• Monday, December 11, 2023
businessday logo


Delta variant infections pace to beat 2020 rate

Covid-19 Delta variant

As the third wave of the COVID-19 pandemic takes its course in Nigeria, infection rate is seemingly playing catch-up with the levels seen same period last year.

Nigeria was in the middle of a swelling uptick in infection rate between July 9 and August 4, 2020, while the fatality moved between 2.1 percent to 2.3 percent of cumulative cases.

Daily cases averaged 544 and hit a high of 664 even though variants of concern had not crept into the picture. The original COVID-19 virus was the main driver of that surge.

The difference now, however, is that the highly contagious Delta variant seems to be staging a replay that could overtake the year-on-year record from 2020.

Although average daily cases has hovered around 270 since Nigeria detected Delta, the country has seen cases hit 590 in a day and sustained at over 500 at some point. Death cases are also growing steadily as Lagos for instance records six per day.

Read Also: 1,398 new Covid-19 cases take Nigeria’s total infections to 103,999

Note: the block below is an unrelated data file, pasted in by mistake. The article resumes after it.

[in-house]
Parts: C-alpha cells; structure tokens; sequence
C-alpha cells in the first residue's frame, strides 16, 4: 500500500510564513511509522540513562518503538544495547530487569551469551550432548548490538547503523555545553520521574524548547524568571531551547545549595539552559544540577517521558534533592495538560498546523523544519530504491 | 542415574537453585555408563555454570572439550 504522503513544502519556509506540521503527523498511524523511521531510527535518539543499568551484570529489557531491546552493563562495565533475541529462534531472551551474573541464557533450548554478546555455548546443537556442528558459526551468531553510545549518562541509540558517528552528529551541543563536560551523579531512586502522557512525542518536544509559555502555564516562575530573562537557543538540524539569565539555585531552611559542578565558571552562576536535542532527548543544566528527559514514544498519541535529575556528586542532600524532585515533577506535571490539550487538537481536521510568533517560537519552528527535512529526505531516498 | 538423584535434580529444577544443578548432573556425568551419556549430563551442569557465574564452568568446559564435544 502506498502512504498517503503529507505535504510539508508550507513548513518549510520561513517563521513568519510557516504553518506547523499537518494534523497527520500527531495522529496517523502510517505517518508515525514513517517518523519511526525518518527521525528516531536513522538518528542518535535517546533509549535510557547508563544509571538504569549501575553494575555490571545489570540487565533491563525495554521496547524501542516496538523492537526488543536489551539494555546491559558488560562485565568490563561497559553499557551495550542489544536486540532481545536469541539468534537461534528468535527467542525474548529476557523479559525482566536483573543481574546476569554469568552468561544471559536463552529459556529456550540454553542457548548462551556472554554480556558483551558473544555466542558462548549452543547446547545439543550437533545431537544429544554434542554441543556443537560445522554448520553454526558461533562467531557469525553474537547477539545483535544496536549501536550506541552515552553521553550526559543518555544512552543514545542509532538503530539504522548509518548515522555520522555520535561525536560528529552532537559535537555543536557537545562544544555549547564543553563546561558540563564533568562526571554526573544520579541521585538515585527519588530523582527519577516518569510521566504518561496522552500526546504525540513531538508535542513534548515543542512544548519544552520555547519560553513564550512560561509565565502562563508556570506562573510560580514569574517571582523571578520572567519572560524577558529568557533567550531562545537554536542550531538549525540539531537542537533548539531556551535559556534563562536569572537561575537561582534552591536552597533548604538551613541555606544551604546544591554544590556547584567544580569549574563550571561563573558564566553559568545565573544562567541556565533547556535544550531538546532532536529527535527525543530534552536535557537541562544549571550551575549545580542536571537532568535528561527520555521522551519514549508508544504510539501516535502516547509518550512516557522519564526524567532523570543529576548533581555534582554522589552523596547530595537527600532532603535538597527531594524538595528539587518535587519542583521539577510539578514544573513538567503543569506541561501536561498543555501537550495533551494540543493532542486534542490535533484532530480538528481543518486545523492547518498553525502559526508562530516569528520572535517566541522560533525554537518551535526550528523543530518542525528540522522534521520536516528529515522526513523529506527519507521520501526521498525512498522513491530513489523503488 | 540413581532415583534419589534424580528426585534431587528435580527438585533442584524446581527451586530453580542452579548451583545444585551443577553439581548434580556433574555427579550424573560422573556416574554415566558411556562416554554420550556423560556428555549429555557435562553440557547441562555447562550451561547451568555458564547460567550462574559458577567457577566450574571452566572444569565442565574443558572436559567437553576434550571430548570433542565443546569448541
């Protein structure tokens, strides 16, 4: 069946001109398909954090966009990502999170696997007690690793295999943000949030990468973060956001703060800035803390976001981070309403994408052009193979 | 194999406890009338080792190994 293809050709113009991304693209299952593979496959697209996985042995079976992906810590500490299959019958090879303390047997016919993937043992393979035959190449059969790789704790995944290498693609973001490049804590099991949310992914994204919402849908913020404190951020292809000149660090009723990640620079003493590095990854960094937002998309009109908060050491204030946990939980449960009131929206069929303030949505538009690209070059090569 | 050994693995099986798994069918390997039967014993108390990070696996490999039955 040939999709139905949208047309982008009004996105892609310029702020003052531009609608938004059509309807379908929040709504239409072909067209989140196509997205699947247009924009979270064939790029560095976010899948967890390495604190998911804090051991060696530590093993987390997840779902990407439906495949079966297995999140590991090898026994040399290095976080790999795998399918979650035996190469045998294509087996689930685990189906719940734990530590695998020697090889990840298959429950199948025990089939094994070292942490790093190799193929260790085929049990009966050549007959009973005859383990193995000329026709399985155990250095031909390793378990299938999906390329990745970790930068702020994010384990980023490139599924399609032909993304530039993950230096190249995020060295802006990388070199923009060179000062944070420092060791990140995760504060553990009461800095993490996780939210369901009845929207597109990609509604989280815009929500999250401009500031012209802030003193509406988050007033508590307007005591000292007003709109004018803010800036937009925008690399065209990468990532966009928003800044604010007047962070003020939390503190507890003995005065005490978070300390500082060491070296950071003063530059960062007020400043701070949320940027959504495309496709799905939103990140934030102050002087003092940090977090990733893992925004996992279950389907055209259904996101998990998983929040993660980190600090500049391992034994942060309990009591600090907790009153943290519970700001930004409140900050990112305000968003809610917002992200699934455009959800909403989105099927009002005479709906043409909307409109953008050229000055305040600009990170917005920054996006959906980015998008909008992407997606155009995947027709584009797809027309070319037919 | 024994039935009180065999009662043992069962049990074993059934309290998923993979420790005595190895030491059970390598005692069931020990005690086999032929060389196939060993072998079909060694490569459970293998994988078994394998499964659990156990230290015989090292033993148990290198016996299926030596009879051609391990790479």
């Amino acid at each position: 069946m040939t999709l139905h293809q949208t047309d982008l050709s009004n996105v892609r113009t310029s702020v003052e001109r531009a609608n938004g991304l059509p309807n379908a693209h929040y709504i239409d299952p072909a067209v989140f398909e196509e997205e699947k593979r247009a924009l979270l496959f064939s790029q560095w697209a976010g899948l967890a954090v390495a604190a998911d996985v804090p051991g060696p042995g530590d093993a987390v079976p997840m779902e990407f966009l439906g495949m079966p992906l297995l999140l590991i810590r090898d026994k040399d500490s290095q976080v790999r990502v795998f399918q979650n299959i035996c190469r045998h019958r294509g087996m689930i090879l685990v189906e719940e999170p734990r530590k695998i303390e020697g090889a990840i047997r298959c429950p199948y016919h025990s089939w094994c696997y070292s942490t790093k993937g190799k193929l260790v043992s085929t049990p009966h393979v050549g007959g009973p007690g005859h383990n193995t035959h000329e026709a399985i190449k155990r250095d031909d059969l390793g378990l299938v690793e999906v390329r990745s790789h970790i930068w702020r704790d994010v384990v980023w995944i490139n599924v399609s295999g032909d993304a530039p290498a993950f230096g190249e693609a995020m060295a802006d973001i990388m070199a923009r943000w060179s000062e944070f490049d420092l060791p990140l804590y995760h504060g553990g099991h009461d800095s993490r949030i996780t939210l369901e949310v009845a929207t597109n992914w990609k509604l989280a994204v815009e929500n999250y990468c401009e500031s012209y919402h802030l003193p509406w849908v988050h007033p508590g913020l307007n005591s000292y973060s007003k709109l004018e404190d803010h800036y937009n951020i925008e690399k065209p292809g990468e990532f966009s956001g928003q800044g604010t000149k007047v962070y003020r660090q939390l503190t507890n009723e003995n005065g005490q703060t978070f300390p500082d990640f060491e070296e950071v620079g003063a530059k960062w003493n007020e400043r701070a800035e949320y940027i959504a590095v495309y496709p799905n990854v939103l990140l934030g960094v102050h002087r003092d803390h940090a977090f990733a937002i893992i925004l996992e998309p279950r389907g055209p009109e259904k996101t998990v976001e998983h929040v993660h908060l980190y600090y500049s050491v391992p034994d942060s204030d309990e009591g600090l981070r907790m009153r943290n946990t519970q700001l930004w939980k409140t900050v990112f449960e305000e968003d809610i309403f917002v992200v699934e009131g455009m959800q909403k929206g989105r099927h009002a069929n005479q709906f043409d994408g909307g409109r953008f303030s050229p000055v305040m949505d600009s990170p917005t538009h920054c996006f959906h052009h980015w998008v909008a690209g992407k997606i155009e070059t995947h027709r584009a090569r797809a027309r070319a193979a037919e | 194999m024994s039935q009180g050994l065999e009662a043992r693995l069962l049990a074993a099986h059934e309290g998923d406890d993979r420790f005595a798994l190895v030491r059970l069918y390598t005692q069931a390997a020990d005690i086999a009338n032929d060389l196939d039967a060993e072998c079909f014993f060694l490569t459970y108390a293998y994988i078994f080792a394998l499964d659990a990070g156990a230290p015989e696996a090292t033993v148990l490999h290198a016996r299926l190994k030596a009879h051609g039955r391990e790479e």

If the trajectory of current infections follows the first wave of 2020, Nigeria could see a sustained rise for more than a month before things begin to moderate.

The pattern of waves equally appears the COVID-19 could be seasonal as some virologists and epidemiologists have suggested.

Some researchers in Netherlands have hypothesised that COVID-19 satisfies the seasonal criteria of earlier flu-like pandemics, using comparative time-series analysis and a standardised logarithm infection scale as determinants.

They suggest that the seasonal factors driving flu season are also responsible for COVID-19 seasonality.

“We conclude that seasonal patterns of COVID-19 incidence and influenza-like illnesses incidence are highly similar, in a country in the temperate climate zone, such as the Netherlands. Further, the COVID-19 pandemic satisfies the criteria of earlier respiratory pandemics, namely a first wave that is short-lived at the tail-end of flu season, and a second wave that is longer and more severe,” Martijn Hoogeveen and Eellen Hoogeveen stated in their research published in ScienceDirect, a science journal.